20 Feb Colored Contact Lenses
All contact lenses, whether they correct vision or not, require a prescription and proper fitting from an eye doctor
If you have ever wished that your eyes were a different color or that you could give them a different “look,” you might understand why decorative contact lenses appeal to some people. Costume Play (CosPlay) is a very popular today and actors quite often want to change their eye color based on their target appearance. There are many names for contact lenses that are used to change the appearance of the eyes, including cosmetic, theatrical, Halloween, circle, decorative, costume, or colored contact lenses. These types of lenses may also be used to correct vision. Whether they correct vision or not, all contact lenses require a prescription and proper care to lower the risk of eye infections and other complications.
All contact lenses require a prescription
All contact lenses are medical devices that are regulated by the U.S. government. By law, decorative contact lenses, whether they correct vision or not, require a prescription and proper fitting from an eye doctor. Any type of contact lens that can be purchased without a prescription is being sold illegally—and can pose serious risks to sight and eye health. Do not purchase decorative contact lenses from costume shops, beauty salons, drug stores, flea markets, or anywhere that doesn’t require a prescription.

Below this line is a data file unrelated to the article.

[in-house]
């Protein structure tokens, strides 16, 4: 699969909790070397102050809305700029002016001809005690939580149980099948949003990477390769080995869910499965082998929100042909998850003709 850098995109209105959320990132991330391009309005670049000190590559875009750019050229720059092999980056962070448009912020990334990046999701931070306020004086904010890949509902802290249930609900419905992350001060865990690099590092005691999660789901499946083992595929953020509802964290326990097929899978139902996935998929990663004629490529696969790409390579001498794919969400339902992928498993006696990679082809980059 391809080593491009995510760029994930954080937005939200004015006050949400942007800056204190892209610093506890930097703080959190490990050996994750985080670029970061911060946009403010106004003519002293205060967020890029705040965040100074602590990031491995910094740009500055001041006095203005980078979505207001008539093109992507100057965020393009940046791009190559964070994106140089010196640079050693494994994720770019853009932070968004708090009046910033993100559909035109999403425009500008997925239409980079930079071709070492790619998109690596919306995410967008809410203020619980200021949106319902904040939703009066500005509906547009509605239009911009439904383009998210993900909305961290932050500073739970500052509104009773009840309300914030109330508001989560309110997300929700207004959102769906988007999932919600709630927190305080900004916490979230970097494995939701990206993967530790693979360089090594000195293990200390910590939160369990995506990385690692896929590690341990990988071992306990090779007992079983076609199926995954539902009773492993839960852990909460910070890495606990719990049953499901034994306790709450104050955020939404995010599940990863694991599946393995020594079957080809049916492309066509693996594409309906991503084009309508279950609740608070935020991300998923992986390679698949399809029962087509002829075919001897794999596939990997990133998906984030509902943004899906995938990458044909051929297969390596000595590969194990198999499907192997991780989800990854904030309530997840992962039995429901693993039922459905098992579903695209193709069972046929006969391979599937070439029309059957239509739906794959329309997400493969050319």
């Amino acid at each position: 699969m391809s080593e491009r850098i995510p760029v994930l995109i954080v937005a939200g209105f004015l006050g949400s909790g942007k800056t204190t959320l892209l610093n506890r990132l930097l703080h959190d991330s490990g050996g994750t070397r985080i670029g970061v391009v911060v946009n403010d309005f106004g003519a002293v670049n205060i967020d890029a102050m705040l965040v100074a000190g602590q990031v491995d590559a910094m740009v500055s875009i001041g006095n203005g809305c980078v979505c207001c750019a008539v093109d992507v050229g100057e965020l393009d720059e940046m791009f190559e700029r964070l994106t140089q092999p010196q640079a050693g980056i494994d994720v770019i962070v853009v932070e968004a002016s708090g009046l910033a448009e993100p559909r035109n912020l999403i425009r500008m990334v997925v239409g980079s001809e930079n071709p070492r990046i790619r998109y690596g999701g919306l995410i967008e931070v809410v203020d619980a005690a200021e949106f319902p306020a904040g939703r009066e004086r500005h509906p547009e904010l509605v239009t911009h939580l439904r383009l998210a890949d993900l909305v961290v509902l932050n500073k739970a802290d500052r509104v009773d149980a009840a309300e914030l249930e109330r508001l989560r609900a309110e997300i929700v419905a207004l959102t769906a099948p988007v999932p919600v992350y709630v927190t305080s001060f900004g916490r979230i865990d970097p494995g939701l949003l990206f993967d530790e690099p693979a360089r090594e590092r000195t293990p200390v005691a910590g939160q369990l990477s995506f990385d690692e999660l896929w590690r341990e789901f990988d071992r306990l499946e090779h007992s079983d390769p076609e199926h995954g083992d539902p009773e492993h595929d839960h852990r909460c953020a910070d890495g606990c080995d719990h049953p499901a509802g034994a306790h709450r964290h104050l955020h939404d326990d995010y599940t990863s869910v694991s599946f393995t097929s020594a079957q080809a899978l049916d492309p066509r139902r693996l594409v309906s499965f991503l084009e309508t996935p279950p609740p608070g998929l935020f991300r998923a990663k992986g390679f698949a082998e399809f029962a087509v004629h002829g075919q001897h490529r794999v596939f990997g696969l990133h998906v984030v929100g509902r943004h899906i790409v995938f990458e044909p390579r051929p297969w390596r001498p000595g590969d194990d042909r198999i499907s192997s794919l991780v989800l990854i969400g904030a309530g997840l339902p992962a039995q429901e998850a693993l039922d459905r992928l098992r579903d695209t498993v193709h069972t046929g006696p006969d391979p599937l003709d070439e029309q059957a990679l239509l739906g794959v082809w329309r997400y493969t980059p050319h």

Colored or decorative contact lenses are not risk-free
People who wear any type of contact lenses need to practice proper wear and care steps to keep their eyes healthy. No type of contact lens is risk-free. Improper care of contact lenses increases the chances of infections and other complications. When decorative contact lenses are sold without a prescription, proper fitting, and education about wear and care from an eye doctor, there is a greater risk of permanent eye damage—even blindness.
Follow tips for healthy wear and care
- For all types of contact lenses, not wearing and caring for them properly raises the chances of serious eye infections.
- Never share contact lenses with others.
- Rub and rinse your contact lenses with contact lens disinfecting solution—never water or saliva—to clean them each time you remove them. Even if worn occasionally, contact lenses must be disinfected and stored in new solution at least every 7 days.
- Never store your contact lenses in water. Replace your contact lenses as often as recommended by your eye doctor.
- Replace your contact lens case at least once every three months.
- Don’t “top off” solution. Use only fresh contact lens disinfecting solution in your case—never mix fresh solution with old or used solution